School district permits new devices in class

Chugiak, Eagle River High part of pilot program


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A student uses a tablet computer in the cafeteria commons at Chugiak High Aug. 9. Both Chugiak and Eagle River High are participating in a pilot program that permits students to use devices like smartphones, laptops and tablets for educational purposes.

MATT TUNSETH

This year, Chugiak and Eagle River High students will be permitted to use their cellphones in class — well, some classes.

The two local high schools, along with East High and Romig Middle School, are part of a pilot program that permits students to use devices like smartphones, laptops and tablets for educational purposes.

It’s up to teachers and students to opt in or out of Bring Your Own Device (BYOD). In classes were devices are allowed, students will connect to the school’s WiFi for filtered Internet access.

Nearly every student brings their phone to school, and BYOD is seeking to teach students to use them as learning tools, ERHS principal Marty Lang said.

“We want to harness that technology,” he said.

It’s brining the 21st century into classrooms, Chugiak principal David Legg said.

Lang, who’s encouraging Eagle River teachers to participate in the program, said devices can be used in a variety of educational ways.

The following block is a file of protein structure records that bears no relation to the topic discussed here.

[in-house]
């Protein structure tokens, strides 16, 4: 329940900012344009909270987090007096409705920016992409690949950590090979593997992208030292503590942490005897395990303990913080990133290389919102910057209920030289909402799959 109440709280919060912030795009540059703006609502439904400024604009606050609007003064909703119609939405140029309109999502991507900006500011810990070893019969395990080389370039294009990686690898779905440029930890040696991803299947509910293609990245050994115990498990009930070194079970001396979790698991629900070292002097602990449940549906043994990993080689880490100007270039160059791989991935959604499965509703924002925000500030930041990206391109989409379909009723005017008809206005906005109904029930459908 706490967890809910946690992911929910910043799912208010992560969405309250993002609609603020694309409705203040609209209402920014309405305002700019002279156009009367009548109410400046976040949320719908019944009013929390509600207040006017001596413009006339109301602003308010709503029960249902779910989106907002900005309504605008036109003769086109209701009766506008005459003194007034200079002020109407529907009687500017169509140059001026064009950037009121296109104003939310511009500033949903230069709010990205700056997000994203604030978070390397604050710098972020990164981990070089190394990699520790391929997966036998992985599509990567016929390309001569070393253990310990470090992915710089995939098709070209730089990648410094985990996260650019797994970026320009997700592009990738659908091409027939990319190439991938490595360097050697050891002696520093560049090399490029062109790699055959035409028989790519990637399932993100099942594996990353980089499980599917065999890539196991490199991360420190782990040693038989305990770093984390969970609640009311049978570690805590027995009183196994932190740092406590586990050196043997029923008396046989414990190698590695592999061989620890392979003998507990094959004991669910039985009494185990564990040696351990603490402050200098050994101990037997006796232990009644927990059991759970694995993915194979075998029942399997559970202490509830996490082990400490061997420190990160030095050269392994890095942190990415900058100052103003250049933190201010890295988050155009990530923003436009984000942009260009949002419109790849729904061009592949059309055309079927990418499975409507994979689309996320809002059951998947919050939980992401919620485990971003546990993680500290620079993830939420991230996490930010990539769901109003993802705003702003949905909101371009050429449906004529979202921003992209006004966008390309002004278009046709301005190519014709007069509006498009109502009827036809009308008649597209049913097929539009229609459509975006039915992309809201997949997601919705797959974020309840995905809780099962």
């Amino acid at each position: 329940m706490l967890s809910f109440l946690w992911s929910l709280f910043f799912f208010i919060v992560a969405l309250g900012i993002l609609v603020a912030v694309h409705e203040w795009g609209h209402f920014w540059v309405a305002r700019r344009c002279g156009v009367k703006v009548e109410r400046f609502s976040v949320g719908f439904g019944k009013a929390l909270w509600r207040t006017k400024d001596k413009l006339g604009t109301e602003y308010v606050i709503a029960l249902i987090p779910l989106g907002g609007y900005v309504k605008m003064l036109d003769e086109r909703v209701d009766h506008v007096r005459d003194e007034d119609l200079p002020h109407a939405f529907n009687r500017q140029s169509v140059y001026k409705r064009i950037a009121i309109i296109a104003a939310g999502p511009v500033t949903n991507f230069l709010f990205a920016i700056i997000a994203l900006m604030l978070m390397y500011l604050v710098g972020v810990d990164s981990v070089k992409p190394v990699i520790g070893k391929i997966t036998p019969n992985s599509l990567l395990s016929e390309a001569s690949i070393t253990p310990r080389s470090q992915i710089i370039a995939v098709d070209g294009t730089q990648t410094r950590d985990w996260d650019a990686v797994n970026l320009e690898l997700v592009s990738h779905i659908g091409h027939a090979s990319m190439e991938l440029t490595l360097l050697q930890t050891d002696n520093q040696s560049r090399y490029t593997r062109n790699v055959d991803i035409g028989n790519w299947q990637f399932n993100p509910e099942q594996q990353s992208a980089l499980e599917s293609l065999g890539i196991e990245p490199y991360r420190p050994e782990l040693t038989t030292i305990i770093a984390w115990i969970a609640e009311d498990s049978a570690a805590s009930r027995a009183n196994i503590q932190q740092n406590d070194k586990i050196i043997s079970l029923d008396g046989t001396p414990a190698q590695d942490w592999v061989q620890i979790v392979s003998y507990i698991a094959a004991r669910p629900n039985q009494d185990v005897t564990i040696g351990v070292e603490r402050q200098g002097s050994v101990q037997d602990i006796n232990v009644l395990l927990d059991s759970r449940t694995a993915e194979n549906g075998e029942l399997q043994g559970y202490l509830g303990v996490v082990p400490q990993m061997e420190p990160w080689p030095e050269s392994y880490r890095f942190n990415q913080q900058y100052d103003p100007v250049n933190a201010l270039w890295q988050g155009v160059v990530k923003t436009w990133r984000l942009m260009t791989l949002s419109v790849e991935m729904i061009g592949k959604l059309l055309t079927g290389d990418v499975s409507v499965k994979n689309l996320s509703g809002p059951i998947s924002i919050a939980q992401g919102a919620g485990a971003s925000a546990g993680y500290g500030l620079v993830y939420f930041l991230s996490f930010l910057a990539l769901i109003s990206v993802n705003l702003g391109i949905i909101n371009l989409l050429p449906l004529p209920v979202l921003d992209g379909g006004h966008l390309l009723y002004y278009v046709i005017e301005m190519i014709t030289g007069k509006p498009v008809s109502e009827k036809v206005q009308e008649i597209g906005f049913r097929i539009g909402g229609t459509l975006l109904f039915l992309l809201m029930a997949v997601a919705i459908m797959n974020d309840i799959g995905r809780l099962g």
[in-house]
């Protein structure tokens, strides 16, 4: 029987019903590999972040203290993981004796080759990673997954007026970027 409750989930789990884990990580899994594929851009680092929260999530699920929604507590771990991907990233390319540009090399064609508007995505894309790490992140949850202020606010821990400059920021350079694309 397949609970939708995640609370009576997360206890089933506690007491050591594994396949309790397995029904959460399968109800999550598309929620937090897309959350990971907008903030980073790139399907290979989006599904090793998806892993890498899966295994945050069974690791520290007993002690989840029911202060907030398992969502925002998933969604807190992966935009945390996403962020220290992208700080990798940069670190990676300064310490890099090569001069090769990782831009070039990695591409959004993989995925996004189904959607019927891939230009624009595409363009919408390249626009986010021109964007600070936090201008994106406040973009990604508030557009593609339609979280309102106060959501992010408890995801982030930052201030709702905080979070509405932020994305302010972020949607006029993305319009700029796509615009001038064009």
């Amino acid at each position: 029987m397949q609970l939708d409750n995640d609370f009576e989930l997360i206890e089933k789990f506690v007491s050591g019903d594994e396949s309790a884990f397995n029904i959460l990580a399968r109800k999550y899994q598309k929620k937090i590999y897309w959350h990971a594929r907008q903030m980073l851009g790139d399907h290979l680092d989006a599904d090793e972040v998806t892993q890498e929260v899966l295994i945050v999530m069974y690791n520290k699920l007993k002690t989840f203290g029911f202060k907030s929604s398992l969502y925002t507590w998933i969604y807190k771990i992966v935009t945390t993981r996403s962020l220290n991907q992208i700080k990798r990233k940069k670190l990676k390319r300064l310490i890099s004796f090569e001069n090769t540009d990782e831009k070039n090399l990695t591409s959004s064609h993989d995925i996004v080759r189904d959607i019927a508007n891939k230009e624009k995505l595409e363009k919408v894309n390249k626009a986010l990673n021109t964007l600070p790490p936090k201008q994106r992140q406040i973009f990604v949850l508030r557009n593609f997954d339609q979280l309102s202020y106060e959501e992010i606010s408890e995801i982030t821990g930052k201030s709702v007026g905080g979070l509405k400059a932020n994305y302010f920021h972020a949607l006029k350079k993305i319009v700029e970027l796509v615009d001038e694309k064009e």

For example, say a multiple-choice question is posed to a BYOD classroom. Students can use their phones to answer and instantly see a graph of responses projected on a screen.

Students can also share information through their devices, Lang said.

Many students are already familiar with Google Docs, which allows multiple users to collaborate on the same document in real time. Through BYOD, Lang said, students out of school for the day — or even on vacation out of state — could still work on group projects.

The Anchorage School District has prohibited use of all devices in the past. BYOD changes that policy and instead teaches appropriate use of devices, Lang said.

“It’s not just about letting kids use phones in class,” he said. “It’s about teaching them how to be responsible users.”

Legg, who’s promoting Chugiak participation, said he hopes the program will shift the negative association about phones in school to a positive one.

“Rather than restricting the use, it’s to encourage the use,” he said.

At the conclusion of the 2013-14 school year, ASD will evaluate Bring Your Own Device and determine whether or not to implement it district wide the following year.

For more information on BYOD, visit the school district’s website at www.asdk12.org.

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